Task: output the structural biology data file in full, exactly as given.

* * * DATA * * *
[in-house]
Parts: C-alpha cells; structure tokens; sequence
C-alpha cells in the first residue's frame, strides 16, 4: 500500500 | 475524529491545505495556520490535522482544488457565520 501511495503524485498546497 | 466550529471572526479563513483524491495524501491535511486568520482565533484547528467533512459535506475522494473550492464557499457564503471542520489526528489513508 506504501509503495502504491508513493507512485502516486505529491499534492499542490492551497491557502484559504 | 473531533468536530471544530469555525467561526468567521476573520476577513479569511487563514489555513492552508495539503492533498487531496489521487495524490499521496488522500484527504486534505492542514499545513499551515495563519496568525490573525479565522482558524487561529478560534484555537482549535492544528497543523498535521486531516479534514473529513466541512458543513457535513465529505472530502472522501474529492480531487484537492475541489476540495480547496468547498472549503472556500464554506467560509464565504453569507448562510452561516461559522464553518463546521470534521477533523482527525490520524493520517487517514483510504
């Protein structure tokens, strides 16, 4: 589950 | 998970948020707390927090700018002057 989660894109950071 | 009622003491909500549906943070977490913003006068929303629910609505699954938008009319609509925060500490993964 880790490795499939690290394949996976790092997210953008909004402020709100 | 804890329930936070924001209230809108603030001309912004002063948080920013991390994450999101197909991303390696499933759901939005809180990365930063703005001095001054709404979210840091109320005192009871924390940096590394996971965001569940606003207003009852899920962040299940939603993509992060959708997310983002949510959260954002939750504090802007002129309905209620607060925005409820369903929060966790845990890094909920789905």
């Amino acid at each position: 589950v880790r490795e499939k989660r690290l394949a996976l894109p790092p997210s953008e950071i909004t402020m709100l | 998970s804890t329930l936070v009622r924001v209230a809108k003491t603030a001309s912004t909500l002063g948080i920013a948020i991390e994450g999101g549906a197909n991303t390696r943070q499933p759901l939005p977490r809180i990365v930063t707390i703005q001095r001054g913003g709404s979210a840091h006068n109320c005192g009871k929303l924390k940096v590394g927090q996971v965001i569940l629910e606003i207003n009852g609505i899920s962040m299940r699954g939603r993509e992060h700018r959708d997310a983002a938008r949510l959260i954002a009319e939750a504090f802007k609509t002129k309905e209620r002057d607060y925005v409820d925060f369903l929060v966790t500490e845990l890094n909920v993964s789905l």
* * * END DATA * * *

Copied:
[in-house]
Parts: C-alpha cells; structure tokens; sequence
C-alpha cells in the first residue's frame, strides 16, 4: 500500500 | 475524529491545505495556520490535522482544488457565520 501511495503524485498546497 | 466550529471572526479563513483524491495524501491535511486568520482565533484547528467533512459535506475522494473550492464557499457564503471542520489526528489513508 506504501509503495502504491508513493507512485502516486505529491499534492499542490492551497491557502484559504 | 473531533468536530471544530469555525467561526468567521476573520476577513479569511487563514489555513492552508495539503492533498487531496489521487495524490499521496488522500484527504486534505492542514499545513499551515495563519496568525490573525479565522482558524487561529478560534484555537482549535492544528497543523498535521486531516479534514473529513466541512458543513457535513465529505472530502472522501474529492480531487484537492475541489476540495480547496468547498472549503472556500464554506467560509464565504453569507448562510452561516461559522464553518463546521470534521477533523482527525490520524493520517487517514483510504
């Protein structure tokens, strides 16, 4: 589950 | 998970948020707390927090700018002057 989660894109950071 | 009622003491909500549906943070977490913003006068929303629910609505699954938008009319609509925060500490993964 880790490795499939690290394949996976790092997210953008909004402020709100 | 804890329930936070924001209230809108603030001309912004002063948080920013991390994450999101197909991303390696499933759901939005809180990365930063703005001095001054709404979210840091109320005192009871924390940096590394996971965001569940606003207003009852899920962040299940939603993509992060959708997310983002949510959260954002939750504090802007002129309905209620607060925005409820369903929060966790845990890094909920789905």
């Amino acid at each position: 589950v880790r490795e499939k989660r690290l394949a996976l894109p790092p997210s953008e950071i909004t402020m709100l | 998970s804890t329930l936070v009622r924001v209230a809108k003491t603030a001309s912004t909500l002063g948080i920013a948020i991390e994450g999101g549906a197909n991303t390696r943070q499933p759901l939005p977490r809180i990365v930063t707390i703005q001095r001054g913003g709404s979210a840091h006068n109320c005192g009871k929303l924390k940096v590394g927090q996971v965001i569940l629910e606003i207003n009852g609505i899920s962040m299940r699954g939603r993509e992060h700018r959708d997310a983002a938008r949510l959260i954002a009319e939750a504090f802007k609509t002129k309905e209620r002057d607060y925005v409820d925060f369903l929060v966790t500490e845990l890094n909920v993964s789905l």